German authorities culled around 30,000 chickens this week in the northern state of Schleswig-Holstein as it tried to control the spread of the H5N8 avian influenza (AI) strain.
Speaking at the EU Agriculture Council in Brussels this week, Germany’s federal agriculture minister Christian Schmidt said the country was working hard to control the pathogenic virus.
“We take the spread of avian influenza in Germany very seriously,” he said. “Poultry flocks have now also been affected. I therefore convened the Central Animal Disease Crisis Unit on Saturday.
“The representatives from the Federal Government and the Länder [federal states in Germany] agreed in the crisis unit to take harmonised, risk-oriented action against avian influenza.”
Poultry goes indoors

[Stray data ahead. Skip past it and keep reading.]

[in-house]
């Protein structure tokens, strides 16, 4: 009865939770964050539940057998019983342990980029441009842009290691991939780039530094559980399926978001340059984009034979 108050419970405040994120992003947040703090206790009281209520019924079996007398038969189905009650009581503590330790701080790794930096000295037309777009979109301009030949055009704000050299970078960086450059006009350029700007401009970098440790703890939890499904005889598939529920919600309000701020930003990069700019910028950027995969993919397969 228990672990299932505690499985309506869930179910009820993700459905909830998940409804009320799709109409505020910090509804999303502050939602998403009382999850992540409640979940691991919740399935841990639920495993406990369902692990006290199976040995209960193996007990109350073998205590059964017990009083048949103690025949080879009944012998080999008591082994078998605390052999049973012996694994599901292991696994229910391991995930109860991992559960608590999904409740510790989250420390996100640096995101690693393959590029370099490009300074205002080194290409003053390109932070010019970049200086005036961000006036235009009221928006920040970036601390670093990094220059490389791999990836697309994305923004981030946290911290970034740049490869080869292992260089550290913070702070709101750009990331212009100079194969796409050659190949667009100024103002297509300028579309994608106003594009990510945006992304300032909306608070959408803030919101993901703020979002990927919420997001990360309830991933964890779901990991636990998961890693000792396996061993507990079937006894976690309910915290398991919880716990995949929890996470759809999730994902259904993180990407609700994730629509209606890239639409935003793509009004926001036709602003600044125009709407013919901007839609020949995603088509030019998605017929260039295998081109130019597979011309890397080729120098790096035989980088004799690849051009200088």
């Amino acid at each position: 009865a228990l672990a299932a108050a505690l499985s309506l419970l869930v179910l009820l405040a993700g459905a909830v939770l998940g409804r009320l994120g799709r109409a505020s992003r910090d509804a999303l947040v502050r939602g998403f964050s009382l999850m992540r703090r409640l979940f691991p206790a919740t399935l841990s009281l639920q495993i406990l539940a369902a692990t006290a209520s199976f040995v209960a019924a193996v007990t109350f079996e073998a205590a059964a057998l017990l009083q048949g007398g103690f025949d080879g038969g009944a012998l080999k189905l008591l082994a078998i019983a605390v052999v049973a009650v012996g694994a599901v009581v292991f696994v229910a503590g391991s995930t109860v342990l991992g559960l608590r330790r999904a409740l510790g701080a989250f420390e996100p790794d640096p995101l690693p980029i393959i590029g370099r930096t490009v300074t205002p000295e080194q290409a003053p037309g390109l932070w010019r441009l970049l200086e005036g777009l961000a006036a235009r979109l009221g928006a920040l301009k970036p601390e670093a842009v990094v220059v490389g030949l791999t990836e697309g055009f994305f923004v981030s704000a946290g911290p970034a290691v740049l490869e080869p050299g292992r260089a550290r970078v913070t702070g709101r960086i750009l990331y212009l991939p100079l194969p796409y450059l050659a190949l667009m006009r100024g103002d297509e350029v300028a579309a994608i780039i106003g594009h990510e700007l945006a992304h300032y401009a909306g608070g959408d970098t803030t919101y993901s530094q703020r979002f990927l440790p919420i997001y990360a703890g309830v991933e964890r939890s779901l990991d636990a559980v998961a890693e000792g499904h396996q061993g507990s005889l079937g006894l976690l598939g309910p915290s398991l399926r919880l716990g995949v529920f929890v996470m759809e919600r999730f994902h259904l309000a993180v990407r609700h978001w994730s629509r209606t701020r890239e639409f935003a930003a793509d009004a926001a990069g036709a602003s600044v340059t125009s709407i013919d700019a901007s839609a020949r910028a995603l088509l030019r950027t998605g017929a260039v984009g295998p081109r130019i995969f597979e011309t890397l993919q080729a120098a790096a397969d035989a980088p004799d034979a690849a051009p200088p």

Schmidt added that the country’s disease crisis unit had agreed to take specific steps to address the virus: the Länder will order poultry to be moved indoors in regions where the likelihood of introducing the virus is high; secondly, a government task force will liaise with the Länder to coordinate and agree on a harmonised set of measures for the areas at risk; and finally, hygiene and biosecurity measures in the poultry farms will be increased nationwide.
“We are observing the situation closely,” added Schmidt, who said all parties would discuss the situation as it developed.
“Today, I will put the subject of avian influenza on the agenda here in Brussels. I will coordinate with my European colleagues – and above all with our direct neighbours – in this matter.
“As you can see, we are working on this topic at both national and European level.”
So far, Austria, Germany Switzerland, Hungary, Poland the Netherlands, Denmark and Croatia have reported outbreaks of the H5N8 AI strain. It has also been reported in Israel.